The Grammy Awards aired last night on CBS, and if my Twitter feed was any suggestion, as many people talked about not watching the ceremony as actually watched it, delivering heaps of shame upon those who would deign to witness Lady Gaga arrive in a space-age egg. The Grammys really are different from some of the other awards ceremonies, in that the nominees include a wider array of demographics, as could be attested by the performers on hand, from Justin Bieber to Bob Dylan. The awards themselves have more power to validate critical preferences (giving awards to, say, John Legend and Arcade Fire) while also discrediting itself (awarding Train anything), which allows viewers to simultaneously laud and trash the ceremony, creating a weird vortex of celebration and hate.
But as the record industry hastens its extinction, the ceremony itself — the biggest stage of the year for the music industry — desperately attempts to flash its product, combining artists from different genres and creating, in some cases, some fairly remarkable performances. Mumford and Sons performed with Dylan and the The Avett Brothers; Christina Aguilera, Martina McBride, Jennifer Hudson, Yolanda Adams, and Florence Welch performed a tribute to Aretha Franklin; John Mayer, Norah Jones, and Keith Urban musically honored Dolly Parton; and Cee-Lo sang with Gwyneth Paltrow and the Muppets, which even the most ardent Paltrow hater would have to admit was kind of cool.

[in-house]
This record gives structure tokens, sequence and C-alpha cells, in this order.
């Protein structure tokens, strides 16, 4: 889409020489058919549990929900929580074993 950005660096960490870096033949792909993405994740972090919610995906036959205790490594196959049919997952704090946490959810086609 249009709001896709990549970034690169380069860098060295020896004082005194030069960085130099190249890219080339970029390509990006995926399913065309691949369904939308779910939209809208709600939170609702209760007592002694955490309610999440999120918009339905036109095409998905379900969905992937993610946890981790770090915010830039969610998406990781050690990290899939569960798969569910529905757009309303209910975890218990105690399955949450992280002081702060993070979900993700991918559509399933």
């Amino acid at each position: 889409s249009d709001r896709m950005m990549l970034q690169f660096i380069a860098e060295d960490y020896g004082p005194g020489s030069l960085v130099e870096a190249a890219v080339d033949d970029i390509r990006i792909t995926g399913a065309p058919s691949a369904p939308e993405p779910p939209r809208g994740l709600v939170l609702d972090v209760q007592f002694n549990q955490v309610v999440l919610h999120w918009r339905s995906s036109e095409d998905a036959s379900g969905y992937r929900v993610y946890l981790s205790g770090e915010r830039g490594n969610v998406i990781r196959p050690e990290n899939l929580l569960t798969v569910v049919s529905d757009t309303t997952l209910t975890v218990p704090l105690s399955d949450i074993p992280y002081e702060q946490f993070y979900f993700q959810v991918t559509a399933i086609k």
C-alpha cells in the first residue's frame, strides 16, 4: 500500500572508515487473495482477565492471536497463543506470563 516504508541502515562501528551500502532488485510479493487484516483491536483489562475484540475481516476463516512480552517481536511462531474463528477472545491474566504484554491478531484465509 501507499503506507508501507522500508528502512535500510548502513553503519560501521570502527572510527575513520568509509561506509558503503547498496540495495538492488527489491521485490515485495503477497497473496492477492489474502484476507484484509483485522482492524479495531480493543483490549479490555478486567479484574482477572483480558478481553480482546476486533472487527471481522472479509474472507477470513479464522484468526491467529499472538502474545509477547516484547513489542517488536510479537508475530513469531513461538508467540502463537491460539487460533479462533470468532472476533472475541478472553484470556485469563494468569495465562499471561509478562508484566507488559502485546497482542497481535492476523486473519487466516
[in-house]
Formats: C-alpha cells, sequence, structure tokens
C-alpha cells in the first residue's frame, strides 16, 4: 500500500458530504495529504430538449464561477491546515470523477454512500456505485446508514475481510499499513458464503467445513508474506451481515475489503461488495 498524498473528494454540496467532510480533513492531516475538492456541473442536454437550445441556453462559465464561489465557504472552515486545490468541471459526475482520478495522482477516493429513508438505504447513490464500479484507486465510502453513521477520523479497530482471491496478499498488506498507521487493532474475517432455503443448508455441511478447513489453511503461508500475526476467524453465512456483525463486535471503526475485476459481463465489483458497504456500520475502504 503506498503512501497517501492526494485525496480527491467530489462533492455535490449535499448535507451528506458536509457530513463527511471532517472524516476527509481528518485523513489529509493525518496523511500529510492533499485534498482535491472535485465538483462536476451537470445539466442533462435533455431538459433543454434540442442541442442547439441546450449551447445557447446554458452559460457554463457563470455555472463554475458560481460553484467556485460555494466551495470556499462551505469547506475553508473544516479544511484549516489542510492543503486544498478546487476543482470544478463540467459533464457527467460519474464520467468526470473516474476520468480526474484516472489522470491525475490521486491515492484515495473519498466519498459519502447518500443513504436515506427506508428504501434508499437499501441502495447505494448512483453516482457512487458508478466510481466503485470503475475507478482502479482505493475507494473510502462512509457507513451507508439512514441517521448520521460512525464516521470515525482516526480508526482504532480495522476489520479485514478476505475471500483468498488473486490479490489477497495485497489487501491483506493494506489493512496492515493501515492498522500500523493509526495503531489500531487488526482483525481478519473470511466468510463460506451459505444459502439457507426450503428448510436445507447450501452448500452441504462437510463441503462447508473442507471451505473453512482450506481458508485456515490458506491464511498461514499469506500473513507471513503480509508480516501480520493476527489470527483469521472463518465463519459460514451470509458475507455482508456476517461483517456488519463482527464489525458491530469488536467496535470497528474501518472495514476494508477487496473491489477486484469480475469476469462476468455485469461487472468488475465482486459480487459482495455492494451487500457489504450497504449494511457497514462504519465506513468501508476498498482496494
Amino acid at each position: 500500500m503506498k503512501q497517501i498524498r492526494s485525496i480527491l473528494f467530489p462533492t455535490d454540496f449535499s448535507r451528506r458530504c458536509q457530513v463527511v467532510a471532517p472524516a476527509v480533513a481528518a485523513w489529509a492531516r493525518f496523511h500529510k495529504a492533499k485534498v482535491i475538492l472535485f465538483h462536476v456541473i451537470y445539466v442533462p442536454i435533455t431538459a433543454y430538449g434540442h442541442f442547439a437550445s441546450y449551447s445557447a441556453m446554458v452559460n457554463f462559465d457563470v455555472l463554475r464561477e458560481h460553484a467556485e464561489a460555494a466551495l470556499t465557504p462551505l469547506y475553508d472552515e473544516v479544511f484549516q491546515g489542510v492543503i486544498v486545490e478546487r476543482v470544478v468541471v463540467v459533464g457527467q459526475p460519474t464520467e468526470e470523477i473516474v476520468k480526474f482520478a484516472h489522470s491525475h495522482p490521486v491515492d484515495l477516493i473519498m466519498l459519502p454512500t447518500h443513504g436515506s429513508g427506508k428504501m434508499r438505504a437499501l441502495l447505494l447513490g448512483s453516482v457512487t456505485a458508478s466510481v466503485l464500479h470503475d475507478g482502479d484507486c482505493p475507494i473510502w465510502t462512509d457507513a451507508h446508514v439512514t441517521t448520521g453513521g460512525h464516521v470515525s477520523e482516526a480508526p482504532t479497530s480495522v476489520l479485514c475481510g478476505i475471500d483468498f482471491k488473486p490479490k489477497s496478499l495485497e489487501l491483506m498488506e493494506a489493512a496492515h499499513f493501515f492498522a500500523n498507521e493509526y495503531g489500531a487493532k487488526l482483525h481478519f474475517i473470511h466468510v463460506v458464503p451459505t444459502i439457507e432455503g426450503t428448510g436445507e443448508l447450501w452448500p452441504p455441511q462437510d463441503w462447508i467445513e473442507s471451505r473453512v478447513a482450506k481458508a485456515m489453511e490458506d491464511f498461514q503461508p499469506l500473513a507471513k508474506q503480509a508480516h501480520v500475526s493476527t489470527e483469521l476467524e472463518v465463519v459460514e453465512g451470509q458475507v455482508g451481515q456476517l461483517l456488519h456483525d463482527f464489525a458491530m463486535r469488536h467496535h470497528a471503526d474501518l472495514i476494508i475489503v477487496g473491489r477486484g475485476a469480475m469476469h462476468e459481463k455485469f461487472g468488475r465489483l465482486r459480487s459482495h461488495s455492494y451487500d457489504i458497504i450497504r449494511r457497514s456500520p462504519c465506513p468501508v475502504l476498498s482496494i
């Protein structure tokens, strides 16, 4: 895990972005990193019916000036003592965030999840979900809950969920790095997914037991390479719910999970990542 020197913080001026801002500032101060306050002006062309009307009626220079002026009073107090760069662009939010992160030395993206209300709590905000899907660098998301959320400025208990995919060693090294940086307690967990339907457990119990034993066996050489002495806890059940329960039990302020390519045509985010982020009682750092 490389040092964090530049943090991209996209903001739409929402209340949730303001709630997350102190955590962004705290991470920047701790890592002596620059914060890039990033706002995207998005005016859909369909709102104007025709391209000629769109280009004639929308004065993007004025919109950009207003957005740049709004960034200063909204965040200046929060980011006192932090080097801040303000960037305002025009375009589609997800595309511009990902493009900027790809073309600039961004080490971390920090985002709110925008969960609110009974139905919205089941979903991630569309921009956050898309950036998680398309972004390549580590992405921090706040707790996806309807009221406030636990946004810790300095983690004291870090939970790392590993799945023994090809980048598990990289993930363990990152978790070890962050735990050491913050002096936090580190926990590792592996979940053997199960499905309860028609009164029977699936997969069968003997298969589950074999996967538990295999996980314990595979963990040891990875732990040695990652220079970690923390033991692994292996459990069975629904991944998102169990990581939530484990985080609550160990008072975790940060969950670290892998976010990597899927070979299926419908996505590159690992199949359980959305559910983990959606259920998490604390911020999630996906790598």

For those who sometimes remain obstinately ignorant, the Grammy ceremony offers an interesting cross-section of contemporary music, allowing some of us to see favored artists perform with people we’ve never heard of, and maybe even lend some credibility to unknown bands (I bought two new albums this morning thanks to the Grammys).
The whole thing is all very awful and great and embarrassing and fascinating, and while I’d never recommend watching the entire ceremony, it’s OK to put down your shotgun every once in a while and allow some new folks onto your lawn for an evening. Maybe you might just find something you like that wasn’t created before 1995.
Here were last night’s big winners.
Album of the year: Arcade Fire, The Suburbs
Record of the year: Lady Antebellum, “Need You Now”
Rap album: Recovery, Eminem
New artist: Esperanza Spalding
Song of the year: “Need You Now,” Dave Haywood, Josh Kear, Charles Kelley and Hillary Scott
Country album: “Need You Now,” Lady Antebellum
Pop vocal album: The Fame Monster, Lady Gaga
Rock album: Muse
Female country vocal performance: The House That Built Me, Miranda Lambert
Pop duo or group performance: “Hey Soul Sister” (Live) Train
Female pop vocal performance: Bad Romance, Lady Gaga
Male pop vocal performance: “Just The Way You Are,” Bruno Mars
Rock song: “Angry World,: Neil Young
R&B album: Wake up! John Legend & The Roots
R&B song: “Shine,” John Legend & The Roots
Rap solo performance: “Not Afraid,” Eminem
Rap song: “Empire State of Mind,” Jay-Z and Alicia Keys
Male country vocal performance: ‘Til Summer Comes Around, Keith Urban
Country performance by a duo or group: Need You Now, Lady Antebellum
Alternative music album: Brothers, The Black Keys
Spoken word album: The Daily Show With Jon Stewart Presents Earth (The Audiobook), Jon Stewart